Once you do have their attention, keeping it, and getting them to take action (make a purchase, sign up for an email or follow you on social media), require that you understand the customer enough that you can convince them to move.
The way to increase your chances is to frame your content. In other words, show your clients you understand their need and what it will look like after you’ve solved their problem.
Here’s an example: (Please note I just Googled a bunch of industries and snagged websites that worked as good examples, I have NO affiliation with any of the examples, and I'm not endorsing any of their services).
Beachbody is a health and fitness company. They sell fitness programs and nutritional supplements. When you log onto their page, the first thing you see is this:
Can you tell they KNOW who their customer is? Their ideal customer is the person who wants to lose weight but for one reason or another doesn’t want to or can’t access a gym.
Here’s another example. Avant is selling customers on a personal loan. How are they doing it? They identify the problem and offer a picture of what success looks like (financial control). The happy family in front of a lovely house helps too.
If you browse through both pages, you’ll find content that speaks to their ideal customer, in a language their customer understands and about topics that address customer stressors.
Know your Customer
If your business is well established, you might already have an idea of what your ideal customer looks like. If you are just starting out, now is the time to firm up your target audience.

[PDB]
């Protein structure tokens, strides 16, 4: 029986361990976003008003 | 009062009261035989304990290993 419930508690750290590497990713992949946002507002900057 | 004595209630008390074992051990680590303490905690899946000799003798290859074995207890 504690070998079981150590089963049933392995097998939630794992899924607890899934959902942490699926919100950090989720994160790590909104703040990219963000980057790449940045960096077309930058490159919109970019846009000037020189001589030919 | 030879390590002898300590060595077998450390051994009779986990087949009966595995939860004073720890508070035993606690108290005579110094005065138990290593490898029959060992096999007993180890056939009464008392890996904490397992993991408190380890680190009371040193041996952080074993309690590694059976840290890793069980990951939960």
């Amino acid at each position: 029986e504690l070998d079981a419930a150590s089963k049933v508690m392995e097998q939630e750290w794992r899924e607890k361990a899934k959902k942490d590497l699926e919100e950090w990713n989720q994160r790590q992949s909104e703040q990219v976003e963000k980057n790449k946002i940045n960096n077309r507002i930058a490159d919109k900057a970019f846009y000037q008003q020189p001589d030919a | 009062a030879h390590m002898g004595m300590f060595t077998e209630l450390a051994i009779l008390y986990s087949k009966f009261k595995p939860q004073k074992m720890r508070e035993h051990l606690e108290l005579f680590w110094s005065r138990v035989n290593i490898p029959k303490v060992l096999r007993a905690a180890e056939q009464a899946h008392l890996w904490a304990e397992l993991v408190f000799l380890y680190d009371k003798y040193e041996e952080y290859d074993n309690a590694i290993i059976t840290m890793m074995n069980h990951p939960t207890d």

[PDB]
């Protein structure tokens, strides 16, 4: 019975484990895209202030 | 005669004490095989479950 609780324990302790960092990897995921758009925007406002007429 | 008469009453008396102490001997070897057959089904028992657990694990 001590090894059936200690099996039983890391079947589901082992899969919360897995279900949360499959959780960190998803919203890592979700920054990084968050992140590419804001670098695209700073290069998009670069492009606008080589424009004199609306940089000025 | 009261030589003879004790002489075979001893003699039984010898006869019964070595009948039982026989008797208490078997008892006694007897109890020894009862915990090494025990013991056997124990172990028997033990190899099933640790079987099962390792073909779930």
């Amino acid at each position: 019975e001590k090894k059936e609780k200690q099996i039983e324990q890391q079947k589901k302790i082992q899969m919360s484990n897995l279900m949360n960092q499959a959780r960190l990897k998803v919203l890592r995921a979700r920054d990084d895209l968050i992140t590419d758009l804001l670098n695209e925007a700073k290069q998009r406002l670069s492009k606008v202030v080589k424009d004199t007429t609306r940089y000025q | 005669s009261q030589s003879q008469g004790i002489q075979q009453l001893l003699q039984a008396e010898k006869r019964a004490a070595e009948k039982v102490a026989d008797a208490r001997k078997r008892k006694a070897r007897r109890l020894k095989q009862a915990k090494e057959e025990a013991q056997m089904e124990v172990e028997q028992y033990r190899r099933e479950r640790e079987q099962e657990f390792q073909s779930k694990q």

When creating website (or any marketing) content, you’ll save a lot of time and energy is you can answer these questions about your perfect customer:
• What do they like?
• What is important to them?
• What problem(s) do they need help to solve?
While there are other things you should know about your customer (income bracket- for example), the three questions above provide a perfect place to begin formulating content ideas.
Talk to your customer
If you are a real estate agent targeting low-income families, you’ll use different language and talk about different topics than if you are selling to customers purchasing million-dollar homes. Failing to tailor your writing style can alienate potential clients. Matching your tone to your target audience builds trust.
This applies to ALL areas of content (including social media posts).
Paint a picture
Show your customers what they get. One of the key components of framing content is showing readers/customers/potential clients what their life will look like if the work with you.
Have you ever seen a commercial for Disneyland or Walt Disney World? The company is, quite literally, selling "magic, " and people are buying it! Customers pay for hotels and park tickets and souvenirs, but Disney gets consumers to do that by selling them magical memories and experiences with their families. Their marketing is full of words like “dreams come true,” “celebrate,” and “memories,” and it works because people want to see what the result of their decision will look like.
Give them something good
Consumers have trust issues. This mistrust is especially potent if you are in the real estate or financial business (both of which consistently rank among the least trusted industries by consumers). One way to combat that lack of confidence is to give them something free in the form of content. That can look like blog posts or an e-book. Your goal is to set yourself up as an expert your customers can trust. Do that by helping them out. (For example, a real estate agent might offer an e-book about improving your credit score, the loan process, or warning signs to look for when buying a house).
Whether you market online or via more traditional methods, framing your content is the best way to attract your ideal customers and to keep them around.
Need help with a writing project? Check out my writer website at www.angelajbrown.com.